When I was a boy of 7, Friday was my favourite day of the week for two reasons: first of all, that morning was garbage collection, and for taking in the empty garbage cans, I earned an allowance of a dime, and second, it was the day of the week that the latest edition of TIME magazine was delivered to our house.
I loved looking at the covers, which, in the early 1960’s, were almost always hand illustrated. Some were sombre, some were funny and others were crazy, almost fearsome.
But what I most enjoyed were the maps and visualizations by Jerry Donovan, V. Puglisi and R.M. Chapin, Jr. I saved some of these in a scrapbook, and they are shown below. I’ve not been able to discover much about the three; I’ve managed to find nothing on V. Puglisi. Jerry Donovan is mentioned in an article from the AIGA on “The (Mostly) True Story of Helvetica and the New York City Subway“: Donovan was one of the judges of the 1964 system map competition. That’s pretty much everything I could find about him. There’s more on R.M. Chapin, including an account about how he had created a map of Yuri Gagarin’s space flight from liftoff to landing, without being told where the landing took place…the secretive Soviets kept the location of the landing site to themselves, but Chapin, an experienced cartographer, correctly calculated the spot from the orbit angles, time of the flight and the earth’s rotation during that time.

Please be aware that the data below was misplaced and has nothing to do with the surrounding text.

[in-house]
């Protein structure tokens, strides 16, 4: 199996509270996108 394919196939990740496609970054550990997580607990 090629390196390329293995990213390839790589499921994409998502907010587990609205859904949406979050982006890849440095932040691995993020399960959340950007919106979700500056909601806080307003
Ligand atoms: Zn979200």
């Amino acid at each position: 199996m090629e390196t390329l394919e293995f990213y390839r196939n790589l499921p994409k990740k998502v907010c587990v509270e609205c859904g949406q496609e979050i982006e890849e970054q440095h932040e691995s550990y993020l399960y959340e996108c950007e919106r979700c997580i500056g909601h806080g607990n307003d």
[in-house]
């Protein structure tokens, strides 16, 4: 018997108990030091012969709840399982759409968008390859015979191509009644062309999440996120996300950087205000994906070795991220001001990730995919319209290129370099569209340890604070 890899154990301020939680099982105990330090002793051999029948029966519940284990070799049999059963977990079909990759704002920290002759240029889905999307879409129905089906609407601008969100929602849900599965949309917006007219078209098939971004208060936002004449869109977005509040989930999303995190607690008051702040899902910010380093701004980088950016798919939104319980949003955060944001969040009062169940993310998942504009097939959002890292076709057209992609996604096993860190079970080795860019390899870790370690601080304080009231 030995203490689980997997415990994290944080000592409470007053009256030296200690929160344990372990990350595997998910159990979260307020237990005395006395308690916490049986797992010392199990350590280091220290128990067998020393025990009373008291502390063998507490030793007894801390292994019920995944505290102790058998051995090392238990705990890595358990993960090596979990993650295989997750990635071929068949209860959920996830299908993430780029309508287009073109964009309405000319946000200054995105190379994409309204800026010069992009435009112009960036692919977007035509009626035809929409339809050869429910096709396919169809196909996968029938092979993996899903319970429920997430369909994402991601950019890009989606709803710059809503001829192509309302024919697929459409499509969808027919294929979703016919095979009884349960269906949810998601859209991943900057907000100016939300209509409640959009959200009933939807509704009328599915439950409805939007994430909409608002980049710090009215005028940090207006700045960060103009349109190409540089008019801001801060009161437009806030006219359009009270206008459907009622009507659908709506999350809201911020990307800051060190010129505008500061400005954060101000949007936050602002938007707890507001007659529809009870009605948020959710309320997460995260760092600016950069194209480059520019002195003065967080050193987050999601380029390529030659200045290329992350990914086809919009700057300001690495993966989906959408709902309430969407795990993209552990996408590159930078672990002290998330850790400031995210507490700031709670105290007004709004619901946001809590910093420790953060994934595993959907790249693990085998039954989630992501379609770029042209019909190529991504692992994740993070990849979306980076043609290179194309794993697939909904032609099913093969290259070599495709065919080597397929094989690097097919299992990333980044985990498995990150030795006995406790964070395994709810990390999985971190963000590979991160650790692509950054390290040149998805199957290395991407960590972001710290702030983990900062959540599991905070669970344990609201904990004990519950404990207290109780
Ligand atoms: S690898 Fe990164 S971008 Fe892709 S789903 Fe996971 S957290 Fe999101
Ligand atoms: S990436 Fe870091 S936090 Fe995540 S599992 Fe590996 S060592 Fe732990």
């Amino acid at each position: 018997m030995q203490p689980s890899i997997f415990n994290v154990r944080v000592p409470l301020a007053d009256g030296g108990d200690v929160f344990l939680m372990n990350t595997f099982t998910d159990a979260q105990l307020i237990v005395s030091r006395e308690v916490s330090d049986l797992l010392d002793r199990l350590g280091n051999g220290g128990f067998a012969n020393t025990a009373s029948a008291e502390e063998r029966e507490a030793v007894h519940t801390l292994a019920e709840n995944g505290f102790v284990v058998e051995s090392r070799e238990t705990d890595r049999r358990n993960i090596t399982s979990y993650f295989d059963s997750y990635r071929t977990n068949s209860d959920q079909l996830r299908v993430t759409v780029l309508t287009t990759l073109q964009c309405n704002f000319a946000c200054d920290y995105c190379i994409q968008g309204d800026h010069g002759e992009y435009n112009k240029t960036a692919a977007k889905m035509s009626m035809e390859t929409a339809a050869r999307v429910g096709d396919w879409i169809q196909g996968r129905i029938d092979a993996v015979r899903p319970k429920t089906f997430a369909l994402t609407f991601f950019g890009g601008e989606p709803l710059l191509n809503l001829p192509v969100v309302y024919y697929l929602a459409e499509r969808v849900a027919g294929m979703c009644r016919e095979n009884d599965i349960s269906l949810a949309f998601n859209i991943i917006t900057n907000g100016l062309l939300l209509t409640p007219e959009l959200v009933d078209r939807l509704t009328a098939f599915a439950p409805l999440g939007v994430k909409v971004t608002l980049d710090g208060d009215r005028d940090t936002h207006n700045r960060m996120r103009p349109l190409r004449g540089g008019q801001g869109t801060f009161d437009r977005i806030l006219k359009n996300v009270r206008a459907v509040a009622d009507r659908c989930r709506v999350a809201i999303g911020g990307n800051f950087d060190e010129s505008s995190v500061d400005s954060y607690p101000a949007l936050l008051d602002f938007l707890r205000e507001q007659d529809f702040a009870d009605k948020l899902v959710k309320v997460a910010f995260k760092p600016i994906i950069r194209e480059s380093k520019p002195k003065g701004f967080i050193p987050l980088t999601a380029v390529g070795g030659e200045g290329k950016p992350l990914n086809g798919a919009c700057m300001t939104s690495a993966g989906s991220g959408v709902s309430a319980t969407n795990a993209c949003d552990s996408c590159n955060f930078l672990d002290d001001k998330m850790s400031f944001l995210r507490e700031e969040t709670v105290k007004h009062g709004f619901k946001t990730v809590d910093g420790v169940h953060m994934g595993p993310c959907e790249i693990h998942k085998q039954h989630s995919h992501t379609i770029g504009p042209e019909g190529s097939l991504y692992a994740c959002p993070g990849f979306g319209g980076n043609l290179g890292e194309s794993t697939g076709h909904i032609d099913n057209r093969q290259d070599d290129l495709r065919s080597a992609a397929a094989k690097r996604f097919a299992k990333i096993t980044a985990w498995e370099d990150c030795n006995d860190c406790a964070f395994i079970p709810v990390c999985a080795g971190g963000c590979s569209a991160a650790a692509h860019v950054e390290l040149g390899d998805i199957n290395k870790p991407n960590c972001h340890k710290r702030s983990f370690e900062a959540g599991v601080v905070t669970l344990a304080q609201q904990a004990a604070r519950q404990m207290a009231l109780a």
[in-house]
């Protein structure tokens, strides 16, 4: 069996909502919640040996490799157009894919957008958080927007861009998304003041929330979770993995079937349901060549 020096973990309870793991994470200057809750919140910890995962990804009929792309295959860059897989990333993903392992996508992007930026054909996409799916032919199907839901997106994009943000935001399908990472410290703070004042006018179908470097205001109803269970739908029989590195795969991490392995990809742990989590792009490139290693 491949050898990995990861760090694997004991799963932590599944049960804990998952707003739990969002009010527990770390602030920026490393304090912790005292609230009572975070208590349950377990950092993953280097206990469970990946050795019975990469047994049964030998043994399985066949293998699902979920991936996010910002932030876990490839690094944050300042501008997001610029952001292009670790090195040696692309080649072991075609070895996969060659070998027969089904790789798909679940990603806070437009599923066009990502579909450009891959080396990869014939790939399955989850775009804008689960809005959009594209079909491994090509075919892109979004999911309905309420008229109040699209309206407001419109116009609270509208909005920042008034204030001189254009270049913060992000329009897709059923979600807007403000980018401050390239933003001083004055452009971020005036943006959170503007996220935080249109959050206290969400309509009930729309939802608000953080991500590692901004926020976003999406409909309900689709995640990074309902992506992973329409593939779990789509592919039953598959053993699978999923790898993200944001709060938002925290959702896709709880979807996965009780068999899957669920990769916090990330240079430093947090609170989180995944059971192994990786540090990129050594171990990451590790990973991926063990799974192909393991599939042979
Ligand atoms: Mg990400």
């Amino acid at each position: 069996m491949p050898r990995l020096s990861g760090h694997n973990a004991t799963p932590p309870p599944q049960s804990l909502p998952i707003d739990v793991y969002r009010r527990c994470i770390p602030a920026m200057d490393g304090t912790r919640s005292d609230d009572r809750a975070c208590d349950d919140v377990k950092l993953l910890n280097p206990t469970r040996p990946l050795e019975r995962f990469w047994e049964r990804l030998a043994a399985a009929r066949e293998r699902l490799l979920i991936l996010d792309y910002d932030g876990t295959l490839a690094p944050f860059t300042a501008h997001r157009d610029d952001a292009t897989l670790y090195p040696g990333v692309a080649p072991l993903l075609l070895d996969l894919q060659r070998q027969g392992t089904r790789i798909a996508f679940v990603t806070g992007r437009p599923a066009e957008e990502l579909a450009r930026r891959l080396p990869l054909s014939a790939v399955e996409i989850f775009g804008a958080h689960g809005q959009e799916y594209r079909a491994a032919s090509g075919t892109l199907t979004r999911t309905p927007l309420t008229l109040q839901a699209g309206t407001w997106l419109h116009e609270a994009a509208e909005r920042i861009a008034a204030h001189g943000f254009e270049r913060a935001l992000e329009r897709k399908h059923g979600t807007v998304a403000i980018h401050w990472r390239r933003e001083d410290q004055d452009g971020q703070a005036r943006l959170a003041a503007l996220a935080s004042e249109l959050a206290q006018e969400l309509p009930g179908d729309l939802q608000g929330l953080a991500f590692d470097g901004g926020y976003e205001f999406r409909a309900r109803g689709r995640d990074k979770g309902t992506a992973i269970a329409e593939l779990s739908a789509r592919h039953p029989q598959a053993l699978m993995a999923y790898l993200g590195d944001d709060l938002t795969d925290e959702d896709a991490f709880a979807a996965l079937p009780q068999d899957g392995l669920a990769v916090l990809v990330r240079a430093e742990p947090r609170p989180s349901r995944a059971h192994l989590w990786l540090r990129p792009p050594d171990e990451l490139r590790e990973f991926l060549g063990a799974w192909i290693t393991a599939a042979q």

These maps and visualizations gave me an appetite for science, technology and politics. As a boy, during the summer breaks, I made my own maps and documented them with a narrative from events in my young life. These images have stayed with me and, I’m sure, influenced me in my educational and career choices.
In 1966, a change in advertising regulations forced Time to stop distributing its Canada edition. Not long after that, the subscription lapsed, and that part of my life was over.
In the 1970’s, when I was a fine art student at the University of Guelph, the work of these great illustrators came back into my remembrance when Paul Hess (now an Associate Professor at Emily Carr) mentioned J. Donovan in a conversation in the Printshop in the basement of Zavitz Hall. For an instant I wondered how Paul could have known about him—these names had been internalized in such a way as to make it seem that I had dreamt-up the whole thing.